Police Shooting

Orlando police chief calls for department audit following WFTV report on deadly use of force

ORLANDO, Fla. — Izzy Colon loved sports; his obituary described a passion for the professional teams in New York and New Jersey. Four years after his death, it's still online: a memory of a son, brother and father killed in a shooting that involved undercover Orlando police officers.

On Feb. 4, 2015, two undercover narcotics officers were involved in a separate investigation at the Palmas Altas apartments on Semoran Boulevard when they said Colon and another man fired guns into the air.

Colon was fatally injured; the other man arrested. He was 37 years old. %



What followed was standard for an officer-involved shooting. The officers were put on administrative leave while the department and the Florida Department of Law Enforcement investigated. They were cleared, the shooting was declared justified.

But when it came time to voluntarily report the shooting to the state of Florida -- it was a no go. 9 Investigates investigative reporter Daralene Jones found at least five deadly encounters with Orlando police, including the shooting of Izzy Colon, that were not reported to the state. This information was uncovered during a six month review of fatal law enforcement-involved shootings in Florida between the years 2007 and 2017.

"I thank you for looking into this."

"We want to be transparent,"

told Jones when they spoke on-camera about the review. %



"We want to be proactive and I thank you for looking into this because it did highlight a discrepancy that we are now going to be able to address moving forward," he said, "We're going to go back 10 years at least to try to figure out how many cases we could have that potentially have not been updated."

WFTV found the issue while creating a database, cross referencing state homicide records with media reports, including a Washington Post database about deadly police shootings

Our records show about 590 deaths over 10 years. But we also found about 70 cases that were not reported to the Florida Department of Law Enforcement. We also learned there are likely more unreported cases because only about 390 of 402 law enforcement agencies report crime data to the state agency. FDLE ultimately sends it to the FBI.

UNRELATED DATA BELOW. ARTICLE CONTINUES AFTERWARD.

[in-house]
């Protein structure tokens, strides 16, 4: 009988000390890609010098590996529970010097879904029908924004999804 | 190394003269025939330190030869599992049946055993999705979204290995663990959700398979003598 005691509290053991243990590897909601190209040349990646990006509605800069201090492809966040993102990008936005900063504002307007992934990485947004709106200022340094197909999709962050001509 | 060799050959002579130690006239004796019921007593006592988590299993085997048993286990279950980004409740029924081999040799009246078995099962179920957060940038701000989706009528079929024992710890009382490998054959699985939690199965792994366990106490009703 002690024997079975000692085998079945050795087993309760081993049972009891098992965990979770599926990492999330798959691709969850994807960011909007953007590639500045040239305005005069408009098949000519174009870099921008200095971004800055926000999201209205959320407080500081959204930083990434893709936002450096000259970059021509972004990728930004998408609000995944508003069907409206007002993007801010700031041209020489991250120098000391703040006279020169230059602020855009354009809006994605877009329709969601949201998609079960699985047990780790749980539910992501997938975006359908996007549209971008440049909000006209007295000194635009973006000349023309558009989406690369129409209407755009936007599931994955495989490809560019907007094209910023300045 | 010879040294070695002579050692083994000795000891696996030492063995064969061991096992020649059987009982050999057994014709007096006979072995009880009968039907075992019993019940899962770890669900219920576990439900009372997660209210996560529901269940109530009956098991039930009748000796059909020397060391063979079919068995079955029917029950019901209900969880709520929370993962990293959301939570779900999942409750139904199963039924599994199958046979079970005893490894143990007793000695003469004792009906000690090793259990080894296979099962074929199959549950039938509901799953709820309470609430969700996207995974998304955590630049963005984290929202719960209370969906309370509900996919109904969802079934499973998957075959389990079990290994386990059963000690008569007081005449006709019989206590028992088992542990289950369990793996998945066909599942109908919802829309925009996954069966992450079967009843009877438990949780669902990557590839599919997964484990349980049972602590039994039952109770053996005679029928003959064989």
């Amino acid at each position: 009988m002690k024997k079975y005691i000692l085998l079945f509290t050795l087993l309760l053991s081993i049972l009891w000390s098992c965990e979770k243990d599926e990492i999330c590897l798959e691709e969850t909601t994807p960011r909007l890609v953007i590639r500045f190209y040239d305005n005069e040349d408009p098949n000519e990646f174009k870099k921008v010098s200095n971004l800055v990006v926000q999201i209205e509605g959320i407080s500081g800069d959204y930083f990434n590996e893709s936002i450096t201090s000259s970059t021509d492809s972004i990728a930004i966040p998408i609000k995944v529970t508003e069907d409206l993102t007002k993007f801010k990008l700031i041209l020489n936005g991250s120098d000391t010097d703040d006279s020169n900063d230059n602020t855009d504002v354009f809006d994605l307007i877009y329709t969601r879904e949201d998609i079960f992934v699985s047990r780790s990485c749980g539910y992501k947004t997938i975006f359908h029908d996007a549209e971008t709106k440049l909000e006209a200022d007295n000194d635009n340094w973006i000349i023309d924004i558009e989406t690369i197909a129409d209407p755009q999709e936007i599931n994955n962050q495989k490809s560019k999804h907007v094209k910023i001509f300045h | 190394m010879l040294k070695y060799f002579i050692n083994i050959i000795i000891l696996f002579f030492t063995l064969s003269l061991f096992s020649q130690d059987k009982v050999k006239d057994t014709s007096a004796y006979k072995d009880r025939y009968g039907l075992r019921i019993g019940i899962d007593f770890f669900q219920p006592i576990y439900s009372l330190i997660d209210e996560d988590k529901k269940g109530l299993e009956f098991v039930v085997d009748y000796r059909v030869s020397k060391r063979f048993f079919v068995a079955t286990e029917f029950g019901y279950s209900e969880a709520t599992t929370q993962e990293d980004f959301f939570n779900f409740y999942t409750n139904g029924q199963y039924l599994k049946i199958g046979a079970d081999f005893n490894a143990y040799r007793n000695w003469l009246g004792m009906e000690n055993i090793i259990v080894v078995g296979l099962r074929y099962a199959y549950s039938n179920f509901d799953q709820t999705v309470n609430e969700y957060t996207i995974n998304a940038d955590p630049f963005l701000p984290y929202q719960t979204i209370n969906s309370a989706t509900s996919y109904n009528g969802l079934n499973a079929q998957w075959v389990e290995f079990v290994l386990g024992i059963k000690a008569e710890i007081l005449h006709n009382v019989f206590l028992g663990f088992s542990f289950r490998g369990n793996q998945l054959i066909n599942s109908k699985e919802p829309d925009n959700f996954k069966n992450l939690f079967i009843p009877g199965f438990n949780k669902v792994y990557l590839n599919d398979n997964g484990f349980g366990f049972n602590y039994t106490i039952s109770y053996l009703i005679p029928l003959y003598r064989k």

"That can potentially modify the way we do business."

The federal program is voluntary, but Rolan believes that is why it's critical.

"That can potentially modify the way we do business. Not only the racial makeup of the individuals involved, what were the circumstances that led to that potential shootings, could anything have been done differently to prevent it from escalating," he told Jones. %



The chief also pointed out that OPD was the first agency in the state to publish all of its officer-involved shooting data to include the outcome of investigations on its open data website.

9 Investigates reached out to other agencies that did not report their own deadly shootings.

In an email to Jones, a spokesperson with the Palm Bay Police Department said they reviewed the uniform crime data when we asked about three separate shootings that occurred in 2015 and 2016. The department's review found the shootings were 'erroneously omitted' from the supplemental homicide report and they contacted FDLE to amend their data.

Most brushed it off as clerical error and other are still looking into it. The Brevard County Sheriff's Office told Jones they don't report shootings that are considered justified.

Earlier this month, the FBI launched an initiative to capture those numbers. Called the National Use-of-Force Data Collection, its mission as described on its website is to 'provide an aggregate view of the incidents reported and the circumstances, subjects and officers involved.' However, law enforcement departments are not required to participate or share their data, so it remains voluntary.

Meanwhile, some civil rights groups are advocating that change and reporting be mandatory.

As for the police officers patrolling the streets of Orlando, Rolon says it's a demanding job, 24 hours a day.

"The kids and the members of this profession now, they're just going from call to call to call."

To contact Daralene Jones about this report, click here.